“ghilly Formalism” in U.S. Immigration Regulations Criticized; Relaxation Urged

The “chilly formalism” in the immigration regulations of the United States, which tends to hinder the immigration of refugee Jews from Europe, was assailed yesterday by Congressman Emanuel Celler of New York City, addressing an emergency conference called by the United Rumanian Jews of America.

Mr. Celler urged liberalization of our immigration laws and procedures and suggested that “Nansen passports” be revived by the Allied Governments. He also urged that the United Nations secure havens for European Jews in neutral countries, with guarantees to the neutrals that the refugees will be maintained; open the doors of Palestine to more Jews; and arrange for the sailing of mercy ships carrying food to the starving populations of Poland, Rumania and other occupied countries.

Similar proposals were made by the meeting in an appeal sent to President Roosevelt. In addition it was urged that negotiations be opened with the Rumanian Government looking towards the release of the thousands of Jews in Transnistria. The appeal also demanded the enactment of legislation incorporating the principles of the Atlantic Charter, the outlawing of anti-Semitism and a guarantee that individual Jews and Jewish communities will be indemnified after the war for property and loss of life resulting from the actions of the Rumanian Government.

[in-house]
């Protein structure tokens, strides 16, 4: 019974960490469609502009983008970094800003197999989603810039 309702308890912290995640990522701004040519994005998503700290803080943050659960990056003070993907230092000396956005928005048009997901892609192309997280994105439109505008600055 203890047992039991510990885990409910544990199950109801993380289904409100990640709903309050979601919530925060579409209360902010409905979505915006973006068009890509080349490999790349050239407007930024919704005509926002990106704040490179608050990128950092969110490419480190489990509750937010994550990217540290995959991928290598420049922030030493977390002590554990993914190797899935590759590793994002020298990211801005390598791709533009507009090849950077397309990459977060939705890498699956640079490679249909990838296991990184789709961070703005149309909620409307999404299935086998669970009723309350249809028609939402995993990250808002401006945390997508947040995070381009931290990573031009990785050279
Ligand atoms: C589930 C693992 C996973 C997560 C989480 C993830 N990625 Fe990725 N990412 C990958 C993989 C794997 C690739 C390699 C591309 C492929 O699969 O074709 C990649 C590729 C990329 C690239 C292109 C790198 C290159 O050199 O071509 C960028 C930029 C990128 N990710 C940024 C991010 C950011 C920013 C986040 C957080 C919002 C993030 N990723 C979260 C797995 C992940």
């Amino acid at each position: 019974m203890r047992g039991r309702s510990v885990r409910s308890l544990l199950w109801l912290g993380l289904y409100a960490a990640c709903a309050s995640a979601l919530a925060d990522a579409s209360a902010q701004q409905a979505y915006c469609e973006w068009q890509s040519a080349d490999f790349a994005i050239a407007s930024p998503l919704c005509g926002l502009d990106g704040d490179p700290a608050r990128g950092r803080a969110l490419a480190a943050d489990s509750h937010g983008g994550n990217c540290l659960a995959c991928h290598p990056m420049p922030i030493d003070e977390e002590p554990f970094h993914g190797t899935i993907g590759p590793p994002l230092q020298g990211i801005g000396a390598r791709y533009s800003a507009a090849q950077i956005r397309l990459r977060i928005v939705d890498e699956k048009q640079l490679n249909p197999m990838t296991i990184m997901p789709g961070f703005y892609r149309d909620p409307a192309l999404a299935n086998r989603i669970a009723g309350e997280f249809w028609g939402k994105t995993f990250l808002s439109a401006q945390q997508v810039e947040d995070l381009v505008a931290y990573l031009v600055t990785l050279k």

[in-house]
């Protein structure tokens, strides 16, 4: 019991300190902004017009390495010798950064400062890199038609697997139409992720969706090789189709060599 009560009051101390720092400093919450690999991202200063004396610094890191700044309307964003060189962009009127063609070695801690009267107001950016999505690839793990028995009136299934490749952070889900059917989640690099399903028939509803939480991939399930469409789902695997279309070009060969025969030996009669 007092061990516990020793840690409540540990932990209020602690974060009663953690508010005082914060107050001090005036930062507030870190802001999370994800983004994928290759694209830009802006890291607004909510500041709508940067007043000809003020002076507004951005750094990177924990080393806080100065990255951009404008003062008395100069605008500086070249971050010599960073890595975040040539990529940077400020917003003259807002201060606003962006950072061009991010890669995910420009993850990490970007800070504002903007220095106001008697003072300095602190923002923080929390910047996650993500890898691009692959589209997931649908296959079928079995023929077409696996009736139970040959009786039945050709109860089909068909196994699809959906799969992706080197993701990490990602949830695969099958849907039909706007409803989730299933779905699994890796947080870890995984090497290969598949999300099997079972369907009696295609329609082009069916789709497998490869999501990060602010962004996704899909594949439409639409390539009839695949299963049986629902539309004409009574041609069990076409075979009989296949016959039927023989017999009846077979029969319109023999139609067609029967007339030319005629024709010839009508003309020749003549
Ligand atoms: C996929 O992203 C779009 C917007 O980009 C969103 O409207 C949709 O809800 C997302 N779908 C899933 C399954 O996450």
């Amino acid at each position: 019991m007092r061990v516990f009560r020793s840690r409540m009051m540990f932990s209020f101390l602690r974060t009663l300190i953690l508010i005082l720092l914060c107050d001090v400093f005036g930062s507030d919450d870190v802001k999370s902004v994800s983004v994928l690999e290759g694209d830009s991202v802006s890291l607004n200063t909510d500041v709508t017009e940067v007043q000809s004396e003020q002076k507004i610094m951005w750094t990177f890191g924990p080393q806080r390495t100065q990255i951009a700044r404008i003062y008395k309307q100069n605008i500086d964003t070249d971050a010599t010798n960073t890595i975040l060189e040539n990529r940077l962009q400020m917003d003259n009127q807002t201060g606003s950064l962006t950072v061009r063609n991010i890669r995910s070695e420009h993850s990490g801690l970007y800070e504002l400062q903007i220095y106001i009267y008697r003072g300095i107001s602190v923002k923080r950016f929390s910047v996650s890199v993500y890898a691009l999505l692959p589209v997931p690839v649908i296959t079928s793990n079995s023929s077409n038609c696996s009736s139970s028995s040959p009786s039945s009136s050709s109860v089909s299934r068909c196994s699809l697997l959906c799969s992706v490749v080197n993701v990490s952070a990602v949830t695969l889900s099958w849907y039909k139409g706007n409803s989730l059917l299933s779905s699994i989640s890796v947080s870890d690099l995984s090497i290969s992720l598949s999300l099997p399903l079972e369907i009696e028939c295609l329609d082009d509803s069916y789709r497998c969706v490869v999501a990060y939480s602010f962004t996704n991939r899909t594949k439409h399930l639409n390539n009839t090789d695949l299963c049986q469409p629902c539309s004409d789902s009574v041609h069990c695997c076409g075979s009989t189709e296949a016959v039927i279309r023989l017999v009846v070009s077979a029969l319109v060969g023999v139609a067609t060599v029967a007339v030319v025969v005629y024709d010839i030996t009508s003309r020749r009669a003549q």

The meeting also adopted a series of resolutions concerning post-war relief and rehabilitation, which pledged Rumanian Jews to assist in the rehabilitation of the Jews remaining in Europe after the war and in securing places of settlement for those desirous of emigrating, and to aid the war victims to become economically self sustaining. Messages were received from President Roosevelt, Director of Foreign Relief and Rehabilitation Herbert Lehman, Mayor Fiorello LaGuardia, Senator James Meade, Charles A. Davila, former Rumanian minister to the United States and Rabbi Stephen S. Wise. The conference was presided over by Charles Sonnenreich, president of the organization.

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